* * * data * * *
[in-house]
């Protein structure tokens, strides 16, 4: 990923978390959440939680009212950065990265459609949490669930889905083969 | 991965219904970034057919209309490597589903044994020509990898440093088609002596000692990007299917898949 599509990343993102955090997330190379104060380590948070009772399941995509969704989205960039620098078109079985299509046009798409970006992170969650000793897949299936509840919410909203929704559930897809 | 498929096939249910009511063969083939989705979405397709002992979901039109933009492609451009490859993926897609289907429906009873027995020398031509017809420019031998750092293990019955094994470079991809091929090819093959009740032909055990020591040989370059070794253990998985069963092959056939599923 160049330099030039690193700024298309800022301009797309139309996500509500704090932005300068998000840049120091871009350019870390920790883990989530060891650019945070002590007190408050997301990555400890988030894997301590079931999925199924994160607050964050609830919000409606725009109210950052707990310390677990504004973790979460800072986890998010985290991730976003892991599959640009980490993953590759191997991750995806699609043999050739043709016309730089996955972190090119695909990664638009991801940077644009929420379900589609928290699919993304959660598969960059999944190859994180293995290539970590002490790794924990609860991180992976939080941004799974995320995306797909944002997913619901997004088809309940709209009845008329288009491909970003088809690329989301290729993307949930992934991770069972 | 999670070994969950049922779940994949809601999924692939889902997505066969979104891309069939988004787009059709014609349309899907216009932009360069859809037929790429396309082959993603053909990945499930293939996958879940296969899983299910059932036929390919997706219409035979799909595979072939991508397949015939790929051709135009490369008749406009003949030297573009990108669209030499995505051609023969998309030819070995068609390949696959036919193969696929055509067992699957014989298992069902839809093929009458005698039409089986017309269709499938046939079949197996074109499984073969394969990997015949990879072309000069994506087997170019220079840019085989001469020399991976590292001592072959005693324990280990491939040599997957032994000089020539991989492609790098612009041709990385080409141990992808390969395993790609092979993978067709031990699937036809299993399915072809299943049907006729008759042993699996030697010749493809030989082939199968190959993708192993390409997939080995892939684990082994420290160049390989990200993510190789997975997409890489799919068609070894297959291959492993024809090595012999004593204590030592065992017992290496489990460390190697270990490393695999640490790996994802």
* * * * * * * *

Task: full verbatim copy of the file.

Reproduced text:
[in-house]
């Protein structure tokens, strides 16, 4: 990923978390959440939680009212950065990265459609949490669930889905083969 | 991965219904970034057919209309490597589903044994020509990898440093088609002596000692990007299917898949 599509990343993102955090997330190379104060380590948070009772399941995509969704989205960039620098078109079985299509046009798409970006992170969650000793897949299936509840919410909203929704559930897809 | 498929096939249910009511063969083939989705979405397709002992979901039109933009492609451009490859993926897609289907429906009873027995020398031509017809420019031998750092293990019955094994470079991809091929090819093959009740032909055990020591040989370059070794253990998985069963092959056939599923 160049330099030039690193700024298309800022301009797309139309996500509500704090932005300068998000840049120091871009350019870390920790883990989530060891650019945070002590007190408050997301990555400890988030894997301590079931999925199924994160607050964050609830919000409606725009109210950052707990310390677990504004973790979460800072986890998010985290991730976003892991599959640009980490993953590759191997991750995806699609043999050739043709016309730089996955972190090119695909990664638009991801940077644009929420379900589609928290699919993304959660598969960059999944190859994180293995290539970590002490790794924990609860991180992976939080941004799974995320995306797909944002997913619901997004088809309940709209009845008329288009491909970003088809690329989301290729993307949930992934991770069972 | 999670070994969950049922779940994949809601999924692939889902997505066969979104891309069939988004787009059709014609349309899907216009932009360069859809037929790429396309082959993603053909990945499930293939996958879940296969899983299910059932036929390919997706219409035979799909595979072939991508397949015939790929051709135009490369008749406009003949030297573009990108669209030499995505051609023969998309030819070995068609390949696959036919193969696929055509067992699957014989298992069902839809093929009458005698039409089986017309269709499938046939079949197996074109499984073969394969990997015949990879072309000069994506087997170019220079840019085989001469020399991976590292001592072959005693324990280990491939040599997957032994000089020539991989492609790098612009041709990385080409141990992808390969395993790609092979993978067709031990699937036809299993399915072809299943049907006729008759042993699996030697010749493809030989082939199968190959993708192993390409997939080995892939684990082994420290160049390989990200993510190789997975997409890489799919068609070894297959291959492993024809090595012999004593204590030592065992017992290496489990460390190697270990490393695999640490790996994802």